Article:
Made for iPhone (MFi) technology means a cochlear implant or hearing aid can connect directly to your smartphone and stream audio to them. MFi was developed by Apple and can also be used with Android phones, although they may not have all the same features. All smartphones do have Bluetooth technology though which enables them to connect remotely/wirelessly to other hearing assistive devices.
All smartphones come with a number of accessibility features which you can set to your own personal preference. You can find them by going to your phones general settings menu and choosing:
On iPhone, you have a Hearing Device option which you can choose either an MFI device, such as your cochlear implant processor or a Hearing Aid Compatibility Option.
Accessibility features that can be activated on most smartphones include:
The phone will flash a light to notify you about a call, message or alarm.
Left and right sound balancing
This is usually a touch slider control, where you can increase or decrease the volume of sound for each ear.
Turning on this setting, the left and right headphones/ear pods will play exactly the same audio which is useful if you have better hearing in one ear than the other. It balances the volume in both ears.
Sound and vibration settings
Set your phone to vibrate for calls, messages or alarms.
Speech to text apps
Available through the app store on your phone, you can download free or paid
speech to text apps. These can be helpful as they enable you to read a transcript of everything that is said in a conversation, making sure you don’t miss out important parts or misinterpret what has been said. Some popular speech to text apps are:
Live Transcribe for ios (iphone)
Google transcribe live (for Android)
Cochlear has a Phone Clip that connects to your smartphone via Bluetooth.
The clip makes hearing and talking on your smartphone easier as it streams calls straight to your sound processer. It also helps with:
To find out more about assistive devices available to pair with your Cochlear device, click on the link below.
Video calling on your smartphone, tablet or computer is a great way to connect us to friends, family and work and is often easier than a normal call as you can see the speaker’s lips. Some even have a live captioning feature, but beware, if the speaker has a strong accent, the captions can be interesting!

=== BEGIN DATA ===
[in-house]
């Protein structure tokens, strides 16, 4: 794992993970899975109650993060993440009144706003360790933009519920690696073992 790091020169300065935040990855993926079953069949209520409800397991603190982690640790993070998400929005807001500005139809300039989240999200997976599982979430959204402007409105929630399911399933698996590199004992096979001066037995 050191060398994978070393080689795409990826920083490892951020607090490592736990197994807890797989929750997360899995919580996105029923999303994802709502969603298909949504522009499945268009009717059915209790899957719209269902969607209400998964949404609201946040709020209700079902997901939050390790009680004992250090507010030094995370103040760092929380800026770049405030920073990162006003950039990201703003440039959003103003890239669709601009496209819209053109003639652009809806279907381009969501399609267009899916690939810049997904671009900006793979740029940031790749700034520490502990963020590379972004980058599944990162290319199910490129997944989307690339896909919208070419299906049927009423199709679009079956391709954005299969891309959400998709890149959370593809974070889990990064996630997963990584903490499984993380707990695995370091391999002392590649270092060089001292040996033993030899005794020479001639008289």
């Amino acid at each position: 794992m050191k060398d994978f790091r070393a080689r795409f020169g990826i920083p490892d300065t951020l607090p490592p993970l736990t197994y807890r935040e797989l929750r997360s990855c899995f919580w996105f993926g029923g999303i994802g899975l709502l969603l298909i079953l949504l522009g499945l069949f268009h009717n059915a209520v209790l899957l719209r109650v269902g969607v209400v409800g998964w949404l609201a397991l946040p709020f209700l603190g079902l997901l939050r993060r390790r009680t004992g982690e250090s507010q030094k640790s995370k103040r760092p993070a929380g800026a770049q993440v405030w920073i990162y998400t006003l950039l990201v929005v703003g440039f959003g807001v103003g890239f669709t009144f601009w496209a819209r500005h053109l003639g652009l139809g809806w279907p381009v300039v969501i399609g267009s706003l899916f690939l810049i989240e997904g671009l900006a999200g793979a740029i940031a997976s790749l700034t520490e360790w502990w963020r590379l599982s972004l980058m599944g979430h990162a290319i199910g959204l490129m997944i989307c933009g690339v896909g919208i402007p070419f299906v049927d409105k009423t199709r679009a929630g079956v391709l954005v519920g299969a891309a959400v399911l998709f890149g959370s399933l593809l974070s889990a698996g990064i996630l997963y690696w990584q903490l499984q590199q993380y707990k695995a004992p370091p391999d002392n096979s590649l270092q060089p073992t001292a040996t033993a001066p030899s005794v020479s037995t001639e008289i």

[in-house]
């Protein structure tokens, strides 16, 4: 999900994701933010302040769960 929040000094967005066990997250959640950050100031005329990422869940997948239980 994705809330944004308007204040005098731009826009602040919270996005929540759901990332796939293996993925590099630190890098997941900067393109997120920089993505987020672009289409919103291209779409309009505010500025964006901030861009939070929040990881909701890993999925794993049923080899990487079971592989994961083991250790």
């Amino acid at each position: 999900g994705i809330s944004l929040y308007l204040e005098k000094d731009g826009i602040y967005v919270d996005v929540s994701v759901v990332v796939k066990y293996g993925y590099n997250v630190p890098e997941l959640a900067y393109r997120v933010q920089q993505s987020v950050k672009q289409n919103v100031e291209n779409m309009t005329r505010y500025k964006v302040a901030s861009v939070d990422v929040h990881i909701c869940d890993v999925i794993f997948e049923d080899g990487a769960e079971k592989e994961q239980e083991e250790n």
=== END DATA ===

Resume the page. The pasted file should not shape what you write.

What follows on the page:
Below are some of the most popular video calling apps available on your devices.
Watching the TV, listening to your favourite podcast, music or radio station can be challenging, but there are a few tips and devices that can enhance your hearing experience. This includes
You can change the existing settings on your TV to make programmes easier to watch. Access your TV’s settings through the on-screen menus, using the remote control (you may need a PhD in TV settings to navigate this!)
If you’re feeling brave after navigating thee TV settings, you can branch into the sound settings.
The treble and bass
Increasing the treble sound setting (higher pitch sounds) can make speech clearer, particularly ‘S’, ‘T’ and ‘F’ sounds and reducing the bass (lower pitched sounds) can mitigate the bass masking out the high pitched sounds.
Advanced tone control
If you struggle to hear specific pitches, you can boost them to make them easier to hear.
This makes it easier to hear dialogue over background music and sound effects. Just to confuse us more, this is known be different terms by differing manufacturers. So look out for: ‘Clear voice’, ‘Voice enhance’ or ‘Dialogue clarity’.
Most streaming services, such as Netflix, Neon, and Amazon have captions available for all their programmes, but local TV only has captioning on selected programmes. Captions can be turned on or off through your remote control.
There is also technology and assistive devices available that can help you better hear your TV.
TV and Bluetooth streamers
TV or Bluetooth streamers are helpful when you have cochlear implants as they send the audio directly to your cochlear implant processor. The added bonus is you can have personal volume control while enjoying TV with your family without the need for captions or turning the volume up to uncomfortable levels for others in the room.
Check out the TV streamer from cochlear below.